Butterscotch Moment 73: Song of Solomon
Posted on February 21, 2016
“Sis, you should take a look at this,” my brother said, glancing back and forth between me, the Bible, and the small group of people gathered in the pews. “I think you’ve got the wrong verse in the program.”
I could feel the hot blood rising to my cheeks. I’d been through the program a million times. And now, there was one last scripture reading keeping me from our rehearsal dinner on Montmartre. “Jeffrey, I know what I’m doing. Just read the verse listed in the program.”
A large U.S. wedding was something formal and fussy and not very enticing. Nothing like this. My wedding in Paris was going to be perfect. The candles flickering off the stained-glass windows would cast a kaleidoscope of colors on my white satin gown. The hotel looking out at the sparkles and glitters of Paris would awe the 60+ friends and family coming half-way across the globe for our special day.
I’d picked one of my favorite verses for my brother to read. It perfectly captured the love Barrett and I had for one another.
Set me as a seal upon your heart,
as a seal upon your arm,
for love is strong as death,
jealousy is fierce as the grave.
Its flashes are flashes of fire,
the very flame of the Lord.
Song of Solomon 8:6-7
My brother hesitated. “I’m telling you, I think you’ve got the wrong verse in the program,” he said again.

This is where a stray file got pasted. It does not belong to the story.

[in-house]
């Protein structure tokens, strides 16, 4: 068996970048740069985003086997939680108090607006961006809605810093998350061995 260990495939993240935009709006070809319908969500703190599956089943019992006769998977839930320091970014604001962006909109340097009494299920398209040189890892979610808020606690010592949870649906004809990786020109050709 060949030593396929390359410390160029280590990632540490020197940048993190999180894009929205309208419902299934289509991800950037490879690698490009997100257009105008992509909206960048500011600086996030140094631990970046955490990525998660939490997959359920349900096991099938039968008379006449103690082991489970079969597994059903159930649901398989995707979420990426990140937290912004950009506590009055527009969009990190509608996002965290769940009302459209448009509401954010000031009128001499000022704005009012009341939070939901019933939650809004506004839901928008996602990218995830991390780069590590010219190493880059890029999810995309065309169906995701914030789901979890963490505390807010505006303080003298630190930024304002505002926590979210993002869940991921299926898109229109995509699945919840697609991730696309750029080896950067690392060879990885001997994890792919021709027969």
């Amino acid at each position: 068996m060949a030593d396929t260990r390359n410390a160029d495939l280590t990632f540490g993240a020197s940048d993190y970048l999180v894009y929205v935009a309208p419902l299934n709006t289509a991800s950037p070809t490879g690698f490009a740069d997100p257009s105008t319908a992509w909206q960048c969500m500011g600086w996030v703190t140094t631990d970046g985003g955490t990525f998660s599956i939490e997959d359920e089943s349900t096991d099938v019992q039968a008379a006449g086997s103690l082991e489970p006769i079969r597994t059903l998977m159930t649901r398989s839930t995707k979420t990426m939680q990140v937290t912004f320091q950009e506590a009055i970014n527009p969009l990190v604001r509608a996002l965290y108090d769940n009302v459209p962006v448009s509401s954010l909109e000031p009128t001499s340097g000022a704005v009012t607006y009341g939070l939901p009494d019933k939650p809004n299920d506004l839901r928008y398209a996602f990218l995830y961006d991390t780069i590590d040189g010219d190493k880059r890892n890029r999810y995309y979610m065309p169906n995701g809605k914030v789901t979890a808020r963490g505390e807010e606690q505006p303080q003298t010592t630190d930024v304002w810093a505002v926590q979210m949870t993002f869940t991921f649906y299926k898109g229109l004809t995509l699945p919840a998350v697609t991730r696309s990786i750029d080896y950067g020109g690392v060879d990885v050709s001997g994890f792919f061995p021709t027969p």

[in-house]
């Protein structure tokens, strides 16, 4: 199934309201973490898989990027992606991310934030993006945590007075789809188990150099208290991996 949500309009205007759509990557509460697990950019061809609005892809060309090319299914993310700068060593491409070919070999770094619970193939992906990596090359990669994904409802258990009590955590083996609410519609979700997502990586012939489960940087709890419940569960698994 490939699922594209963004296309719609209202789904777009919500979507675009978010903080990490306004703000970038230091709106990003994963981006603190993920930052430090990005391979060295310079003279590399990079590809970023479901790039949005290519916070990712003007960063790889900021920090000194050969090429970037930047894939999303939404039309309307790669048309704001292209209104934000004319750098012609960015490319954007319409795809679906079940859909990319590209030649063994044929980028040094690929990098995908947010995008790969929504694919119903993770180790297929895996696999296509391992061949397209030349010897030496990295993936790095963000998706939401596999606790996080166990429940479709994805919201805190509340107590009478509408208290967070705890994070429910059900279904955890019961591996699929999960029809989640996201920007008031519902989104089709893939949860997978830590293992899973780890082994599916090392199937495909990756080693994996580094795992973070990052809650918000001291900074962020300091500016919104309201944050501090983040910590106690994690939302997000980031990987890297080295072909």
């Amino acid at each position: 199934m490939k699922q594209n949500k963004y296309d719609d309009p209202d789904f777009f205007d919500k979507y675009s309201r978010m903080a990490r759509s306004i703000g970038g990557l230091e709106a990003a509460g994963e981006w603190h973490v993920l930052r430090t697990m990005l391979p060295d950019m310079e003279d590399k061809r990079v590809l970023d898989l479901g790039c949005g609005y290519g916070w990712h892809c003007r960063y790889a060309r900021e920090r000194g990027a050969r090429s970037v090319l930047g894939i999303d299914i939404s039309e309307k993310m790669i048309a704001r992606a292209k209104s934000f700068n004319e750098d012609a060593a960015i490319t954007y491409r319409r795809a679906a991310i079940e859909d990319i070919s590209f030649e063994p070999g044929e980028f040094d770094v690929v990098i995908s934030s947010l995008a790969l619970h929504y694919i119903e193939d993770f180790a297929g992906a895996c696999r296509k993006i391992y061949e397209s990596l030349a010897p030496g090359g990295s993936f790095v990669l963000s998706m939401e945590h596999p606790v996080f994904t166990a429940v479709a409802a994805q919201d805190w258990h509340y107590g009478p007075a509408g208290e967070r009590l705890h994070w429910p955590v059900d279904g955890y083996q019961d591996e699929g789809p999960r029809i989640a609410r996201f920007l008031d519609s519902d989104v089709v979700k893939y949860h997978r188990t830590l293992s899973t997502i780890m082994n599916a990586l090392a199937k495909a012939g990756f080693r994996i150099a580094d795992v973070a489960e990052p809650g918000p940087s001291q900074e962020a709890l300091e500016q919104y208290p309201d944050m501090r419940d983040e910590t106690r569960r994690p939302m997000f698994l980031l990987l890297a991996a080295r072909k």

Piqued at my brother’s tone, I snapped, “Just read the verse Jeff . . . Please!”
“Alright, alright,” he shrugged. Jeff stood up tall and leaned toward the microphone.
I nodded, and we all fell silent.
With his clearest voice possible he loudly read the verse listed in the program: “‘We have a little sister, and she has no breasts; What shall we do for our sister on the day when she is spoken for?’ Song of Solomon 8:8.”
Yeah, I deserved that.
I know your little brother swipes your stuff. I know he colors “scribble-scrabbles” on your art projects. I get that he can be annoying. And I realize you were born with a bossy streak – no fault of your own.
But your little brother is also with you, coloring the pages of your life. He’ll make you cry one moment and make you laugh so hard milk will come out of your nose the next.
Then, one day, he’ll grow up. He’ll have a family of his own. And, if you’re me – one day – you’ll see your brother hugging his beautiful special needs daughter and you’ll see him with new eyes. You’ll see him for the strong, kind, and wonderful man that he is – and probably always was.
Even if he does make fun of your small breasts.